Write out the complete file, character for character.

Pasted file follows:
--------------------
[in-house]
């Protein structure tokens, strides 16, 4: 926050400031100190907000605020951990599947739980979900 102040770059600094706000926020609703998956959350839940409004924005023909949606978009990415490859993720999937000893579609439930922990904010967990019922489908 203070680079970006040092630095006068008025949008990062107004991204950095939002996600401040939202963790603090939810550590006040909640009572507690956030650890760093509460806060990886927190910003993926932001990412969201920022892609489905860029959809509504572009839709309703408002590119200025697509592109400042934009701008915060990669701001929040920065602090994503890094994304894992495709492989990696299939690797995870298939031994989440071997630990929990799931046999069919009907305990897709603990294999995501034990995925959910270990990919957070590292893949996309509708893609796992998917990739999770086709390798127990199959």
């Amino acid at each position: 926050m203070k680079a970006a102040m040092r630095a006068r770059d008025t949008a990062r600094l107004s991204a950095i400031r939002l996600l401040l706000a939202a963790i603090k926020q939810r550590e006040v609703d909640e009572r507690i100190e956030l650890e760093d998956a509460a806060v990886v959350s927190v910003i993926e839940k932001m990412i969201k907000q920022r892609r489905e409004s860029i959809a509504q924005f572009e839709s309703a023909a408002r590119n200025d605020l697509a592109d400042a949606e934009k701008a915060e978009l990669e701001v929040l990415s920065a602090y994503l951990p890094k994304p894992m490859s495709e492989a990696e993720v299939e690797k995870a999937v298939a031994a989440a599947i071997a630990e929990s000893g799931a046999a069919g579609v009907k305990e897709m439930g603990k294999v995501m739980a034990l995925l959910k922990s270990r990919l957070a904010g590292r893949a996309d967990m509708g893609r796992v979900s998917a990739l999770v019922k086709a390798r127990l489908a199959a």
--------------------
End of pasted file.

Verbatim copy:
[in-house]
């Protein structure tokens, strides 16, 4: 926050400031100190907000605020951990599947739980979900 102040770059600094706000926020609703998956959350839940409004924005023909949606978009990415490859993720999937000893579609439930922990904010967990019922489908 203070680079970006040092630095006068008025949008990062107004991204950095939002996600401040939202963790603090939810550590006040909640009572507690956030650890760093509460806060990886927190910003993926932001990412969201920022892609489905860029959809509504572009839709309703408002590119200025697509592109400042934009701008915060990669701001929040920065602090994503890094994304894992495709492989990696299939690797995870298939031994989440071997630990929990799931046999069919009907305990897709603990294999995501034990995925959910270990990919957070590292893949996309509708893609796992998917990739999770086709390798127990199959």
């Amino acid at each position: 926050m203070k680079a970006a102040m040092r630095a006068r770059d008025t949008a990062r600094l107004s991204a950095i400031r939002l996600l401040l706000a939202a963790i603090k926020q939810r550590e006040v609703d909640e009572r507690i100190e956030l650890e760093d998956a509460a806060v990886v959350s927190v910003i993926e839940k932001m990412i969201k907000q920022r892609r489905e409004s860029i959809a509504q924005f572009e839709s309703a023909a408002r590119n200025d605020l697509a592109d400042a949606e934009k701008a915060e978009l990669e701001v929040l990415s920065a602090y994503l951990p890094k994304p894992m490859s495709e492989a990696e993720v299939e690797k995870a999937v298939a031994a989440a599947i071997a630990e929990s000893g799931a046999a069919g579609v009907k305990e897709m439930g603990k294999v995501m739980a034990l995925l959910k922990s270990r990919l957070a904010g590292r893949a996309d967990m509708g893609r796992v979900s998917a990739l999770v019922k086709a390798r127990l489908a199959a």